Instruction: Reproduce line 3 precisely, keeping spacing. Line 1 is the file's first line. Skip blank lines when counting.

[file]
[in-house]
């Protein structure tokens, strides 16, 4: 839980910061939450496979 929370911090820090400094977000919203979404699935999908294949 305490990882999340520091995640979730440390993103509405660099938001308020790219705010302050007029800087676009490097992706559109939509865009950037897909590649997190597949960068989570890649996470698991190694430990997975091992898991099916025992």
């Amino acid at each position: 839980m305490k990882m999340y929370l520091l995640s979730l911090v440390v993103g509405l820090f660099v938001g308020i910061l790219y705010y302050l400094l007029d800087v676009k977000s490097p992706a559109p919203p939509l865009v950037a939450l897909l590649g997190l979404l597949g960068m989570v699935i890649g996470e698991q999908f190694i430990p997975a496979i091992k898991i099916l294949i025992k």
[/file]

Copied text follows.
């Amino acid at each position: 839980m305490k990882m999340y929370l520091l995640s979730l911090v440390v993103g509405l820090f660099v938001g308020i910061l790219y705010y302050l400094l007029d800087v676009k977000s490097p992706a559109p919203p939509l865009v950037a939450l897909l590649g997190l979404l597949g960068m989570v699935i890649g996470e698991q999908f190694i430990p997975a496979i091992k898991i099916l294949i025992k």